In doing The Rake’s Progress of Igor Stravinsky, the New York City Opera tried its hand at a classic of musical modernism. Despite an unsuitable set design and a less than stellar musical execution, the experiment proved worthwhile. Given the uninspiring nature of the City Opera’s recent seasons, the event has been welcome news for New York opera lovers.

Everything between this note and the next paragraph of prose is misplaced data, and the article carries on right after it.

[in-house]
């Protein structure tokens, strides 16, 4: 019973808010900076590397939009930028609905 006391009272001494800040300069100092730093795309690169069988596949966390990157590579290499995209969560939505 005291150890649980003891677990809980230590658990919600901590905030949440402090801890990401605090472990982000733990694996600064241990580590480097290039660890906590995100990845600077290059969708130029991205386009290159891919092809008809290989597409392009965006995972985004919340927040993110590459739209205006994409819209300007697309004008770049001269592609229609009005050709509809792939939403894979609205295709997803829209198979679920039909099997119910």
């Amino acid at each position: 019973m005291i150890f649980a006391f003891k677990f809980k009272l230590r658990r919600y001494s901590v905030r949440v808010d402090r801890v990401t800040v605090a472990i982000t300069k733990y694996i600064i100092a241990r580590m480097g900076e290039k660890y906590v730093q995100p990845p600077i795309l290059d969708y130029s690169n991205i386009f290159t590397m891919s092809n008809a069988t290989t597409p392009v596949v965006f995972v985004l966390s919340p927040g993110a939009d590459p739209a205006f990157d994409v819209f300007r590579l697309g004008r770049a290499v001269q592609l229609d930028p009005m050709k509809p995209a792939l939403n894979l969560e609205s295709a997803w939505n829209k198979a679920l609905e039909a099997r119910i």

It was, of course, hardly a coincidence that this success for Beverly Sills’s troubled company took place with a major work by one of the very few universally recognized great composers of the twentieth century after World War I. The Rake’s Progress, written between 1948 and 1951, came at the tail end of Stravinsky’s neoclassical period, and thus looked backward, both in musical inspiration (to Gluck and Mozart, among others) and in subject, time, and place (to Hogarth’s frank and even shocking paintings of eighteenth-century...

 

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